Large-scale project failures make business leaders shy away from IT

The complexity level of an existing IT system is usually the result of many decisions taken in the past and is not easily solved. This brings leaders into the following con ict: If they don’t modernize and simplify their IT eco-system, complexity will grow even further. Yet, most companies don’t have the time and resources to carry out such a major overhaul, especially if they haven’t allocated enough resources for maintenance and optimization in the past decades. To make matters worse large-scale IT projects pose in them- selves a major risk. Megaproject experts Bent Flyvbjerg and Alexander Budzier have shown that the explosion of large-scale IT projects is not an exception. Data from 1,471 IT-projects between $167 million and $33 billion shows that 18% of major IT-projects will spin out of control to the point that it pushes corporations towards bankruptcy (Budzier & Flyvbjerg 2012, 2011, Flyvbjerg & Budzier 2011). At the same time, maintaining the existing IT eco-system can cost up to 60-80% of the overall IT budget, which at some point has to translate back to margins and customer fees. This puts leaders in a double bind: If we don’t do anything our systems might fail and the damage caused might bankrupt us. If we do some- thing, our project might fail and the damage caused might bankrupt us. As a consequence, they shy away from IT altogether.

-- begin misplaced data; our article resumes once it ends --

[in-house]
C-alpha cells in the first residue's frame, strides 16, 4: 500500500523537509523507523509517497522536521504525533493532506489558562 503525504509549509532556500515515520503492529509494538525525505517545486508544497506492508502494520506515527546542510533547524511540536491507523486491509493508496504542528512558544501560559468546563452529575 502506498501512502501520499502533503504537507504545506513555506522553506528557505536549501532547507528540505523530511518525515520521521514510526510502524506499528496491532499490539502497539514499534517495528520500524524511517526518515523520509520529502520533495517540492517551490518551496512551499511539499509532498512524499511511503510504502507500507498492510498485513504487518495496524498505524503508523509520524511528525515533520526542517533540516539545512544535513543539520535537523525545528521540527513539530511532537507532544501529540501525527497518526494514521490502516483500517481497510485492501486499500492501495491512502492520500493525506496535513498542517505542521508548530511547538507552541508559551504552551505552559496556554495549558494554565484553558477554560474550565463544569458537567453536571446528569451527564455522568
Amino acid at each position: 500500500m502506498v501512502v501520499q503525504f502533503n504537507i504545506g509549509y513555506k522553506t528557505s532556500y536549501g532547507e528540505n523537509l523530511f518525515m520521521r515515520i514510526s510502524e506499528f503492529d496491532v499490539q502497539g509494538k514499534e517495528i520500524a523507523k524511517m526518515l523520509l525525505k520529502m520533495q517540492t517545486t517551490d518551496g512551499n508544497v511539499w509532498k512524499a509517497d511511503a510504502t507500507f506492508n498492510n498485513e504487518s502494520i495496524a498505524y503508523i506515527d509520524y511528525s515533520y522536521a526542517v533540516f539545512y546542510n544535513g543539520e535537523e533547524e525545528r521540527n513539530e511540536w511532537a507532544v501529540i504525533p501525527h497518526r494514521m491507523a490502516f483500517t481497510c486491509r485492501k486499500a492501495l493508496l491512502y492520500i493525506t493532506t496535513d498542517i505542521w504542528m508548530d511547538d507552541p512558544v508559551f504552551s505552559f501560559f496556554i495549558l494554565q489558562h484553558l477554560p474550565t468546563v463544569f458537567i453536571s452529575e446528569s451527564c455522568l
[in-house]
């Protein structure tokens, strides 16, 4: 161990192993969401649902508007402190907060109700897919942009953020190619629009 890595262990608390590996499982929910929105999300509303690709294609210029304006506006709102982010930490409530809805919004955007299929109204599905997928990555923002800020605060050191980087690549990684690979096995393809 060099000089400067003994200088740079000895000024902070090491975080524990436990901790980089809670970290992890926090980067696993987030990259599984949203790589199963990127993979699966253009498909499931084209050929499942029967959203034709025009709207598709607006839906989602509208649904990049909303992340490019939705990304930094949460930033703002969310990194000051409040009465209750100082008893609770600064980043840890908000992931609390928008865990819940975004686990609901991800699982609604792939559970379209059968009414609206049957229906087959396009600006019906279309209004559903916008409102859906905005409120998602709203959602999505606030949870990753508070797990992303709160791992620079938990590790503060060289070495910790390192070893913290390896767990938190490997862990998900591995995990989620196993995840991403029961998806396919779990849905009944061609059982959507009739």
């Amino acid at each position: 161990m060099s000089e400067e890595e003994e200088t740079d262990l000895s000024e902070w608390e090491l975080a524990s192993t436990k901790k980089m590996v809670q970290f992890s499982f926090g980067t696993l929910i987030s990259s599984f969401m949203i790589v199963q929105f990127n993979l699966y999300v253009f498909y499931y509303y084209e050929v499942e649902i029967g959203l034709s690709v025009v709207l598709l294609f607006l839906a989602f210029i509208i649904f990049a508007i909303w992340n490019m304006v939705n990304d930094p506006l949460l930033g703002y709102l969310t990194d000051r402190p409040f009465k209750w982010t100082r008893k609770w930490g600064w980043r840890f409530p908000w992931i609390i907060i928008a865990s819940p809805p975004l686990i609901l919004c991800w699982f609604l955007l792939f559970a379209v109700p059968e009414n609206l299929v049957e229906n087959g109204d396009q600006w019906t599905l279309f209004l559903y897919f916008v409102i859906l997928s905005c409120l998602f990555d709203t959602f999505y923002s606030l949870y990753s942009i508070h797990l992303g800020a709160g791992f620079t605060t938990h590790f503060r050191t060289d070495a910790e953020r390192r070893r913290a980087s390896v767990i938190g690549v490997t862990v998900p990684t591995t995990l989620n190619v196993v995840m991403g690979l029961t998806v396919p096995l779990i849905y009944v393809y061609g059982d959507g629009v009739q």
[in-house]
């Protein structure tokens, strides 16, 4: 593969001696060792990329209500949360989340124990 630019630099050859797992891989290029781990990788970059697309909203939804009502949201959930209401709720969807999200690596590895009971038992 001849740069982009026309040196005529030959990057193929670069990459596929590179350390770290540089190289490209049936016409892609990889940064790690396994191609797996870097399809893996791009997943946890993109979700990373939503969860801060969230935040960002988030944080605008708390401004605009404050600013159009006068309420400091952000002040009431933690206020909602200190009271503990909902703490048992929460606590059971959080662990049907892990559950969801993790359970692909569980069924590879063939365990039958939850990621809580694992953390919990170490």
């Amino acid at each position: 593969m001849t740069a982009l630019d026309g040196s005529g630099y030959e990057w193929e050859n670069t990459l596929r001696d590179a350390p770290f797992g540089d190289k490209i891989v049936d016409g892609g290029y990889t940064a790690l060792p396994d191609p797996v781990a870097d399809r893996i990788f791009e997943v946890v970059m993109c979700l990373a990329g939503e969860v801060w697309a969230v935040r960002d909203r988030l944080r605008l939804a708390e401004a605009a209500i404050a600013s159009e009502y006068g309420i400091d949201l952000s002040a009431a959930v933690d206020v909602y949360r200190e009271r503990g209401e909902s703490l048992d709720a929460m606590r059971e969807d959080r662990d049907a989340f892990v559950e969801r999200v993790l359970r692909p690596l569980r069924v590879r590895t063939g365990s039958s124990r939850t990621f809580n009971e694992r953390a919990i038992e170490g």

man4. The internal organization of business units, IT-units and external providers is too complicated and bureaucratic to navigate.

Most organizations operate on a so-called federated IT structure. This means that they have one central IT department, several decentral IT departments